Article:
Memory Work for Summer Term 2016

posted in: homeschooler 4

A new year, a new term means new memory work content.

Each term we change out our new material to repeat daily for six weeks, whether we have it all word-for-word at 4 weeks or not yet by the end of six weeks. To me, it’s less about word-perfect memorization (which is, let’s face it, fleeting) and more about daily exposure and repetition.

Exposure breeds taste.

So daily we return to hymns, to Scripture, to poetry, to poetry in Scripture, to the catechism, and let these things form our tastes and shape our affections.

Over the long haul, done day in and day out (ok, yes, we miss lots of days), I can testify that it works.

The Word of God does not return void. It does its work in us when we repeatedly return to it and let it sink in deep.

Here is what we’re repeating this term.

A new year, a new term - and that means new memory work. Here are the selections I chose for us to memorize this summer in our homeschool Morning Time.

Summer Term Hymn Selection

Our opening hymn this term is Give Thanks to God for Good Is He, a rendition of Psalm 136 from the Psalter Hymnal.

Hans practiced playing this one over the last month, so he provides our accompaniment – which we desperately need.

Our closing hymn this term is Take My Life & Let It Be, all 6 verses.

Take my life, and let it be
Consecrated, Lord, to Thee;
Take my moments and my days,
Let them flow in ceaseless praise,
Let them flow in ceaseless praise.

Poems for Memory Work

Scripture Memory Work

Our new passage: 2 Corinthians 5:17-6:2

Therefore, if anyone is in Christ, he is a new creation. The old has passed away; behold, the new has come. All this is from God, who through Christ reconciled us to himself and gave us the ministry of reconciliation; that is, in Christ God was reconciling the world to himself, not counting their trespasses against them, and entrusting to us the message of reconciliation. Therefore, we are ambassadors for Christ, God making his appeal through us. We implore you on behalf of Christ, be reconciled to God. For our sake he made him to be sin who knew no sin, so that in him we might become the righteousness of God.

Working together with him, then, we appeal to you not to receive the grace of God in vain. For he says,

“In a favorable time I listened to you, and in a day of salvation I have helped you.”
Behold, now is the favorable time; behold, now is the day of salvation.

We’re also reviewing 1-2 previously learned passages per day, simply on a loop through that tab in our binders.

Creed & Catechism Memory Work

We rotate this section, but it’s all review at this point, for everyone except the younger kids. Someday, as long as we repeat it often enough, it will be review for them, also.

This term the creed is Heidelberg Catechism Lord’s Day 1 (we say it together every day) and the catechism section is the Heidelberg Q&As we’ve chosen to memorize – about 15 in total.

A new year, a new term - and that means new memory work. Here are the selections I chose for us to memorize this summer in our homeschool Morning Time.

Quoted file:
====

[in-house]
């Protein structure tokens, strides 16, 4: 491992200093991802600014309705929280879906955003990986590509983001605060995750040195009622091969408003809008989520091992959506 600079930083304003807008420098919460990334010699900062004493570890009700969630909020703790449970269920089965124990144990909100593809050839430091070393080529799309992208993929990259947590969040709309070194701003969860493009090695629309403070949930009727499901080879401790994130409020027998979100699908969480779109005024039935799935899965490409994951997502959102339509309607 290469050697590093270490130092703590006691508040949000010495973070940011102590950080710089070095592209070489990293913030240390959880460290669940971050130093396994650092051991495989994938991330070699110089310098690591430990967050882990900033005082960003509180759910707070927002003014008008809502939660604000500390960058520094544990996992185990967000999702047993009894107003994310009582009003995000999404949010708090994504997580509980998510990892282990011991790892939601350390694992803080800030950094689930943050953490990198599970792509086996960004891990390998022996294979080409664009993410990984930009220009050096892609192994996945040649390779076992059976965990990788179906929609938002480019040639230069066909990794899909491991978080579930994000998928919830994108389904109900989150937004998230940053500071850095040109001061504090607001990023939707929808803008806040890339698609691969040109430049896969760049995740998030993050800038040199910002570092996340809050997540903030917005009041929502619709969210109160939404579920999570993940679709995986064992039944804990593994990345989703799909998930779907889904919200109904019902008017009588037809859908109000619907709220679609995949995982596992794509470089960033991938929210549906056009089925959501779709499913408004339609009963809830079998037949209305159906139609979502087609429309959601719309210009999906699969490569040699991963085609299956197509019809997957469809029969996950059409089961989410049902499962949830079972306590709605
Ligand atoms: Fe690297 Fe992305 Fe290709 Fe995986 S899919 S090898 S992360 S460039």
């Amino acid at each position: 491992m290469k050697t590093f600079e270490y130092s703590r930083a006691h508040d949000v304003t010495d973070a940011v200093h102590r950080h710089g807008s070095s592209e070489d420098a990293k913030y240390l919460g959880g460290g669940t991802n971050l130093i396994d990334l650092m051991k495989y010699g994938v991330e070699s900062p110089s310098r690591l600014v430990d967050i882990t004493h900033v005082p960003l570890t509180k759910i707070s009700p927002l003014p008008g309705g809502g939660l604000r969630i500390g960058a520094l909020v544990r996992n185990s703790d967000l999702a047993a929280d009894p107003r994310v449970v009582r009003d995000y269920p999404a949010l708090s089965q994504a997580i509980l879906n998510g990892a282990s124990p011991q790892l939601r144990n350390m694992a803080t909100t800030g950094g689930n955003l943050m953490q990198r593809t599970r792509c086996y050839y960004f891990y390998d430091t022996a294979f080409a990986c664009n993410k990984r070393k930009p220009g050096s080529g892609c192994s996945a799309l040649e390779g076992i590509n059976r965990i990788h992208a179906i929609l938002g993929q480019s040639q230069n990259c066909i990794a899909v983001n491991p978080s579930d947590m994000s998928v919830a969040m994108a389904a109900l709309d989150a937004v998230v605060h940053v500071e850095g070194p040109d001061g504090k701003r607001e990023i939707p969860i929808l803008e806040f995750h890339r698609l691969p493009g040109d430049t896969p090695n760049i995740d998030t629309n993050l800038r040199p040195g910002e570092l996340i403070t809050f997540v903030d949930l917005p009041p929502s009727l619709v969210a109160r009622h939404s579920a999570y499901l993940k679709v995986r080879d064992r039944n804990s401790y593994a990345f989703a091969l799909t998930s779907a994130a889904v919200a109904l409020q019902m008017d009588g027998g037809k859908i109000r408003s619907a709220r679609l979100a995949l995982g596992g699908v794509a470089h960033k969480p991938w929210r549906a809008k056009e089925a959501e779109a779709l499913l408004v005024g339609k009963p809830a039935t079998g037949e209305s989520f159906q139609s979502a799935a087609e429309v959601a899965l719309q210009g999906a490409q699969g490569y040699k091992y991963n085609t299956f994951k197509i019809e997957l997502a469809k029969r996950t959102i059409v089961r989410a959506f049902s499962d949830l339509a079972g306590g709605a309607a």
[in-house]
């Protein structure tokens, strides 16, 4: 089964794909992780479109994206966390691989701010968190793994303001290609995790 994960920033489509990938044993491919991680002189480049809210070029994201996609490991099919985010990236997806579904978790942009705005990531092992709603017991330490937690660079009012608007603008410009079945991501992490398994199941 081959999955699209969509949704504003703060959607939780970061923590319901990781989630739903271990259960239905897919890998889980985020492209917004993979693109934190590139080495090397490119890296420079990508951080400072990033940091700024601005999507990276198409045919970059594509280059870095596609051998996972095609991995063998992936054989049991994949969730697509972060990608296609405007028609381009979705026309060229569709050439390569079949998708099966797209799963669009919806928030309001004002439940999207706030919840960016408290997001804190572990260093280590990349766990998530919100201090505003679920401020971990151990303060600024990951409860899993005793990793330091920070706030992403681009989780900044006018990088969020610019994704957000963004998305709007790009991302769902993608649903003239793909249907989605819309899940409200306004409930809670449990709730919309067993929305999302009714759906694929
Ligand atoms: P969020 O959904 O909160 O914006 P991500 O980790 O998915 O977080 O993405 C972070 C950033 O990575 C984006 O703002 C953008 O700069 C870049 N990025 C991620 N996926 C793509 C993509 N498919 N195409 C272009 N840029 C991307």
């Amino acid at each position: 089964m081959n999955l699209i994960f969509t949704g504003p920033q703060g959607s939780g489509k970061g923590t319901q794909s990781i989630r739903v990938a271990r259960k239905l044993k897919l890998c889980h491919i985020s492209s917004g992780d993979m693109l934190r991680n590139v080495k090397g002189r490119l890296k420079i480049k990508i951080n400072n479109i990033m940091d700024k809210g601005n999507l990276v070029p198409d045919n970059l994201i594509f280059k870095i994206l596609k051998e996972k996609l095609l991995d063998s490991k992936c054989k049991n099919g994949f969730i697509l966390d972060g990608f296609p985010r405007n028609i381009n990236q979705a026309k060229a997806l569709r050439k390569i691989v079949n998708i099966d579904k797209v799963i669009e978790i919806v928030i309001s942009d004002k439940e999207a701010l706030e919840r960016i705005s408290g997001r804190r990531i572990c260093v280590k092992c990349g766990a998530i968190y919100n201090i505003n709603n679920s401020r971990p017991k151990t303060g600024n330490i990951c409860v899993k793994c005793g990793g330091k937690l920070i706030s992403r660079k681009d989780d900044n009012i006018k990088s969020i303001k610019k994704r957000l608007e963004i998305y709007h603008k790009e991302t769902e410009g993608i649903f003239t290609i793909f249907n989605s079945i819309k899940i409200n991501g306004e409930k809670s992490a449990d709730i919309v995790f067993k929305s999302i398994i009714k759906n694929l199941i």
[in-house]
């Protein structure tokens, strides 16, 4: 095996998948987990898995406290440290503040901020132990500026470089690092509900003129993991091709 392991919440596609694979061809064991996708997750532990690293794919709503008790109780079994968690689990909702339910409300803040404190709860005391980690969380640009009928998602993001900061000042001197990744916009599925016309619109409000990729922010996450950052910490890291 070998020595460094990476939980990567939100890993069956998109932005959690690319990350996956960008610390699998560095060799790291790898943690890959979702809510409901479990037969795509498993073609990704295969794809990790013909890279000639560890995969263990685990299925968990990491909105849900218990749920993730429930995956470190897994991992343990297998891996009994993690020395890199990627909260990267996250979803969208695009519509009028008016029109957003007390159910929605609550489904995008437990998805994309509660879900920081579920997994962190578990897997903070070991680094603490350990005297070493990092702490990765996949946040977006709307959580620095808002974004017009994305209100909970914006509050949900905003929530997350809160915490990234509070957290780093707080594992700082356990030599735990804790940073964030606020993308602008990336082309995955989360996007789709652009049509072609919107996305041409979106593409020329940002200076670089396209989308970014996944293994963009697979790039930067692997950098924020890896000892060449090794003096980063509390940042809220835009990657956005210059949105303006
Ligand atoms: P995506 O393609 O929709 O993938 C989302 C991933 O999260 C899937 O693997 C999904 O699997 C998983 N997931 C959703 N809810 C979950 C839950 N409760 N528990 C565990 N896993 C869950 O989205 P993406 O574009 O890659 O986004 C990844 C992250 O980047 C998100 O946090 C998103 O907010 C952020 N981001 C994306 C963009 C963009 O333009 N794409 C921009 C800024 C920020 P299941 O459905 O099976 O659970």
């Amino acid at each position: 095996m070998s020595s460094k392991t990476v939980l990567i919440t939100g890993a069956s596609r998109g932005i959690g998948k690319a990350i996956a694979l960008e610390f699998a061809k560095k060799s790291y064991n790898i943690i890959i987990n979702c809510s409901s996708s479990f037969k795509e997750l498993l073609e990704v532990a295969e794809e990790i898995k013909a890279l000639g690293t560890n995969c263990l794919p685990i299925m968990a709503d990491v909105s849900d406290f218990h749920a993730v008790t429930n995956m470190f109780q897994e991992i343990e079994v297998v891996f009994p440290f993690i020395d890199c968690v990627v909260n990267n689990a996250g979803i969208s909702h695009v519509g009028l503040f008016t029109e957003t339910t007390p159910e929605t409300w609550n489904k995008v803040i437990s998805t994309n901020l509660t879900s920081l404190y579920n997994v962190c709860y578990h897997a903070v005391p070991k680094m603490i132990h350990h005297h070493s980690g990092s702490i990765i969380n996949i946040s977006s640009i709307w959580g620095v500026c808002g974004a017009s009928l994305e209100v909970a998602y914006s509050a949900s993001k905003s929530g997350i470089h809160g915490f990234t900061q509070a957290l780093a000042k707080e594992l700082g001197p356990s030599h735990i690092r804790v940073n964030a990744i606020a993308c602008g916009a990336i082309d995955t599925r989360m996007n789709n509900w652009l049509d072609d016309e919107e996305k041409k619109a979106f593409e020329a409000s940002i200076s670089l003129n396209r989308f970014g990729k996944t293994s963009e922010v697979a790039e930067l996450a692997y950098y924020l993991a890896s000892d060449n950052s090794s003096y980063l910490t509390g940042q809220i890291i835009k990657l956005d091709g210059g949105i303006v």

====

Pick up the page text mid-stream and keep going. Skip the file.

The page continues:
For much, much more on our Morning Time practices, Memory Work binders, and memorization material lists, check out my Morning Time resources page.

4 Responses

  1. Kimberly
    | Reply

    Beautiful! Thanks for sharing this; I love the hobbit poetry choice

  2. Catie
    | Reply

    I love your selections! We just finished reading that chapter in Wind in the Willows and we were all cracking up! :) I’m going to steal your idea and have my oldest do Mr. Toad. It’s so great!

    And that sonnet is so beautiful. (I have to read it a few more times to get it all! :) We learned The Duel last year; it was one of my favorites when I was a kid. :)

    Your morning basket resources are so helpful. I’ve been looking through yours and Brandy’s for ideas! Do you have any ideas for “other” (non-Scripture) passages an 8 year old can memorize? We did the pledge of allegiance last year and I’m thinking of doing the Christian flag pledge this year, but I don’t know of anything else that would be at her level?

    • Mystie Winckler
      | Reply

      Hi Catie! Even if you aren’t in a reformed tradition, I think the Heidelberg Q&A 1 is beautiful and grounding – “What is your only comfort in life and in death? That I am not my own, but belong, body and soul, in life and in death, to my faithful Savior, Jesus Christ…” We also memorize the Apostle’s Creed and the Nicene Creed (I have never heard of the Christian flag pledge, but I’d choose a creed the church has been reciting as a body, across traditions, for millennia first). Patrick Henry’s speech is beautiful, the Declaration of Independence is beautiful, and some Shakespeare monologues have replaced poetry selections for some of our terms – Henry V’s St. Crispin’s Day speech, Hamlet’s ghost’s monologue, Richard III’s winter of discontent speech, Marc Antony’s speech.

      • Catie
        | Reply

        HA! Funny! I grew up saying the Christian flag pledge at church and just assumed that most people know it! :)

        Thank you so much for the suggestions. I will absolutely use Heidelberg Q & A 1. We did go through the shorter catechism last year a bit, but we weren’t too faithful with it. I’ve had the Apostles’ Creed printed for 2 years! but I’ve always felt like it would be too much? Maybe I’ll give it a go this year. Thanks again, Mystie!

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